RE: The Perils of Sudden Type-Safety in XPath 2.0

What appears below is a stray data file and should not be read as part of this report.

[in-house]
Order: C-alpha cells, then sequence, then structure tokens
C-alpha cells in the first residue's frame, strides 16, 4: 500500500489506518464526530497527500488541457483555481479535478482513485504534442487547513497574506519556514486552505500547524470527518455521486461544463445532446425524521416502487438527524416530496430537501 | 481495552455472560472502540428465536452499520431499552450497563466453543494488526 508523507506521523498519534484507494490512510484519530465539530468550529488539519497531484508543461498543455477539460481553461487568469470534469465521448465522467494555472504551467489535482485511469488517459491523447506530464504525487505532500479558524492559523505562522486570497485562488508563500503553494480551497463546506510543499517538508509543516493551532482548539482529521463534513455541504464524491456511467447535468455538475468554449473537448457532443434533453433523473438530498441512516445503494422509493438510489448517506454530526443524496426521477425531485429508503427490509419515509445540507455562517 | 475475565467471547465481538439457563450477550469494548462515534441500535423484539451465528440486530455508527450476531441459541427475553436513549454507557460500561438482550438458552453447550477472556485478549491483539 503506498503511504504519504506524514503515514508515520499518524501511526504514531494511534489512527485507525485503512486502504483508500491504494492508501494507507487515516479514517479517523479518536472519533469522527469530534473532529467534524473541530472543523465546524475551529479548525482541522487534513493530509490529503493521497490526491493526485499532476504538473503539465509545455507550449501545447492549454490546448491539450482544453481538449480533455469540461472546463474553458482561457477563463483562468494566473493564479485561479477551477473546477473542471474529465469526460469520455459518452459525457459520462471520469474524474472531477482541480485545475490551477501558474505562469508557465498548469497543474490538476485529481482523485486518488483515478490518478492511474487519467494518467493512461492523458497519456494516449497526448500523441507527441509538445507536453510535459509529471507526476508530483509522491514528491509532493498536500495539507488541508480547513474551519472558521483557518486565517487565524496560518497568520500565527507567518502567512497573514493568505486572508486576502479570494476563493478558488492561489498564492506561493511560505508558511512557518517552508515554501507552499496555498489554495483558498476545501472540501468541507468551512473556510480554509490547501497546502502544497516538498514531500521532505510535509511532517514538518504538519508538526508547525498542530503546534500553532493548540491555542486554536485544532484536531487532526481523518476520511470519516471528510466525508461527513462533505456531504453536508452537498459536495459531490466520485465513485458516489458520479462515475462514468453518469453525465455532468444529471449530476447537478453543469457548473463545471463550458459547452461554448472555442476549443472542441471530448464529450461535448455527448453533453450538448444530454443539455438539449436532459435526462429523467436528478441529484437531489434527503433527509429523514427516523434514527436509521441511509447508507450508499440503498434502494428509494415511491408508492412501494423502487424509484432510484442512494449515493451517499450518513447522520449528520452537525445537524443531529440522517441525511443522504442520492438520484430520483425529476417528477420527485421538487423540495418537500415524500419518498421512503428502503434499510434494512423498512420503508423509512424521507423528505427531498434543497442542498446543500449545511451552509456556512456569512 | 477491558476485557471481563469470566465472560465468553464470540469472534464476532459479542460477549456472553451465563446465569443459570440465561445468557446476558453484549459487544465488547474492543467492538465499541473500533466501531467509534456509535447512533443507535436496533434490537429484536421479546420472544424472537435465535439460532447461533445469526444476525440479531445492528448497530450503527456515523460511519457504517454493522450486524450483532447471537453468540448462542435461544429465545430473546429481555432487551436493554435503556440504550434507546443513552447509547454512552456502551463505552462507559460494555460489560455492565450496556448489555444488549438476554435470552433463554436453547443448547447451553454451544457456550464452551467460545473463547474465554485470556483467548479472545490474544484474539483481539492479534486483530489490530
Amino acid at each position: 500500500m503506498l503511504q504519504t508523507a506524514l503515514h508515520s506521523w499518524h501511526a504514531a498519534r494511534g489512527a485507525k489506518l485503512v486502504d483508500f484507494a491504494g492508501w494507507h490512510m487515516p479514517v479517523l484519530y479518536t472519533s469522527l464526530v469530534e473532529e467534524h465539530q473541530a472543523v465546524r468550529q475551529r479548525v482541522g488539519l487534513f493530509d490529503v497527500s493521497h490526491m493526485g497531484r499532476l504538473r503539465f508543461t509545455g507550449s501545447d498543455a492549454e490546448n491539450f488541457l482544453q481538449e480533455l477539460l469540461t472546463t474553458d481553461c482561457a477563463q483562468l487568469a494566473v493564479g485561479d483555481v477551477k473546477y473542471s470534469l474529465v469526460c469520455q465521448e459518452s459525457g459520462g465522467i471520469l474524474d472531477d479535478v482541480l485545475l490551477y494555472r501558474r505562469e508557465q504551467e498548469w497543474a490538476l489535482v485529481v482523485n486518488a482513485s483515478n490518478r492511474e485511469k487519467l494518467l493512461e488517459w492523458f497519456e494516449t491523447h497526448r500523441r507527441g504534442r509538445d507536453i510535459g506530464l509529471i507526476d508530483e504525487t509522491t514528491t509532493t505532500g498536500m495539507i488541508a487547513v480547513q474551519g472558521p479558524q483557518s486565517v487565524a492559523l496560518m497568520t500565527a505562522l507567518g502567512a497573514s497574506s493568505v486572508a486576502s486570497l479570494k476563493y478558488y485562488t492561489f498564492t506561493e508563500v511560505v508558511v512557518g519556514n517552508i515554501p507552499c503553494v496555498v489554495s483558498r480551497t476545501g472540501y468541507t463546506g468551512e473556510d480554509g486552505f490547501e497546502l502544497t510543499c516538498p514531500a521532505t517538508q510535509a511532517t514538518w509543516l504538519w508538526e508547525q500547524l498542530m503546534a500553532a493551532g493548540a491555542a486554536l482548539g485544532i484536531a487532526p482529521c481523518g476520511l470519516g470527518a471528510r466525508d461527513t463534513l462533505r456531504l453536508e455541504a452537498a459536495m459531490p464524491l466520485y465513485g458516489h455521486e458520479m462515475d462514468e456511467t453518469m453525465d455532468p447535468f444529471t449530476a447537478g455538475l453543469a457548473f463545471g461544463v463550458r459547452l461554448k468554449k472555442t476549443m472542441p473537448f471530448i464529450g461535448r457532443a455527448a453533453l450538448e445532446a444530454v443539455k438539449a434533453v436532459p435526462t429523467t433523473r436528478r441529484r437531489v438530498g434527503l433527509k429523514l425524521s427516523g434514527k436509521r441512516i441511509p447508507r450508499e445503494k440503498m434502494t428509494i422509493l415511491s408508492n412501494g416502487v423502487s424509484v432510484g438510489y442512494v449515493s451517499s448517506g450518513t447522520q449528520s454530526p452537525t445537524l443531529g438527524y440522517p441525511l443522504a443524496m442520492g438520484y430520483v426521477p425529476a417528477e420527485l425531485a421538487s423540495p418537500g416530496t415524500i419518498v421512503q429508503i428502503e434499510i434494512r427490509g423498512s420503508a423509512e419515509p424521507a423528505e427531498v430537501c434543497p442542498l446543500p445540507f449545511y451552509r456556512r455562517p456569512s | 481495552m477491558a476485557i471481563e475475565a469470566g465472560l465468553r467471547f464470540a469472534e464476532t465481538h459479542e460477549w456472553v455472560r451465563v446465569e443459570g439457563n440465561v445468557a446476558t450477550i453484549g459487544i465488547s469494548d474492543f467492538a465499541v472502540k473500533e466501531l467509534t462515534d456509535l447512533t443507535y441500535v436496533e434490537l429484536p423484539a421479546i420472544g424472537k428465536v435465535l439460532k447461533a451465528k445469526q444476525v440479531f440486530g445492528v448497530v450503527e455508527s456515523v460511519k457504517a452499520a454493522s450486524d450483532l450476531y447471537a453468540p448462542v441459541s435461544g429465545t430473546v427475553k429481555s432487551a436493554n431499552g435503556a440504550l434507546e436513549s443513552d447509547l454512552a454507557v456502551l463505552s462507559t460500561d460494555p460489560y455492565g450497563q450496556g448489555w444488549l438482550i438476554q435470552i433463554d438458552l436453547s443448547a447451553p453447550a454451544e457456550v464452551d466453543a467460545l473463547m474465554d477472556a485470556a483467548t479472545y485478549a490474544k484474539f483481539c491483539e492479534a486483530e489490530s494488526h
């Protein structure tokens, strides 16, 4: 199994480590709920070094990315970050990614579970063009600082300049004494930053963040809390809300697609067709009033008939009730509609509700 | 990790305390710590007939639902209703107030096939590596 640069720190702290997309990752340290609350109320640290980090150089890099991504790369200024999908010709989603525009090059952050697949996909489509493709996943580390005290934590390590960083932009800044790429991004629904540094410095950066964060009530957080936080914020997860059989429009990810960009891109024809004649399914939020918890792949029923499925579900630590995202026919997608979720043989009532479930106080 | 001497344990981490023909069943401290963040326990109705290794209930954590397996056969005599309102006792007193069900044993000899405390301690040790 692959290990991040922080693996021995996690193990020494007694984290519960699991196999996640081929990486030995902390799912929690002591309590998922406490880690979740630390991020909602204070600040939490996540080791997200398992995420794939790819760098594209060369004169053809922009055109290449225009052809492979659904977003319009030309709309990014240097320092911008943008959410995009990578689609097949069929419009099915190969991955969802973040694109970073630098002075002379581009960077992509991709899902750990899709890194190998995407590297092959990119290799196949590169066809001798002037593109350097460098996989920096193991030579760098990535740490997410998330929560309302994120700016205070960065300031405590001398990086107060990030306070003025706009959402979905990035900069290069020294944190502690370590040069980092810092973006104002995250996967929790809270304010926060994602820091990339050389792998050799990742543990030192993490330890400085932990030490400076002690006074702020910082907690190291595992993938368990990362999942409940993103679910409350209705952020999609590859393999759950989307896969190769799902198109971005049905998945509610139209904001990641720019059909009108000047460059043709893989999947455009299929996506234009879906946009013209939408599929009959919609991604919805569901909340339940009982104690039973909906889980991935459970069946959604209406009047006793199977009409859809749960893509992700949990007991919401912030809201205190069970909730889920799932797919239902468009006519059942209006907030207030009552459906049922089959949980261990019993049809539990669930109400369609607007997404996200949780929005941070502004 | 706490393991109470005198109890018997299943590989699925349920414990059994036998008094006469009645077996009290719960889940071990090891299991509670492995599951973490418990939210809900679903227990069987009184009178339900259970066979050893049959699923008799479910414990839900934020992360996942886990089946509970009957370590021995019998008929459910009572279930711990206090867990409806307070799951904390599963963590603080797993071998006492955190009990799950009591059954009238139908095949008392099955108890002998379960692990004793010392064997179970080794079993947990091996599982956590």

> My question is: Isn't there any way simply to nlock all these > type checking, please? I think it would be technically possible to continue implicitly casting arguments to function calls so long as you abandon hope of ever supporting polymorphic functions. It's not really possible with operators, because the language would be completely crippled if operators weren't polymorphic. XPath 1.0 has some pretty arbitrary rules for how operands are converted, and I don't think this ad-hoc approach scales to a system with a richer set of data types. If you don't use types (i.e. schemas) in your source documents, then you do get implicit casting on function calls, which is what you are asking for. > > But XSLT is *not* Haskell. Introducing such strong type > checking into XSLT make it almost impossible to work (if even > Jeni has such difficulties. then no mortal XSLT programmer > would be able to do anything at all), will decrease to zero > its users population and will change XSLT into something > completely different, which is not XSLT any more. > It's certainly a fairly radical change, and a more radical change than I felt was wise when we embarked on it, but I personally think it's a change for the better, and that people will not actually find the transition that difficult. We're talking here about a bug in the spec. Don't extrapolate too much from that. Michael Kay Software AG home: Michael.H.Kay@xxxxxxxxxxxx work: Michael.Kay@xxxxxxxxxxxxxx XSL-List info and archive: http://www.mulberrytech.com/xsl/xsl-list
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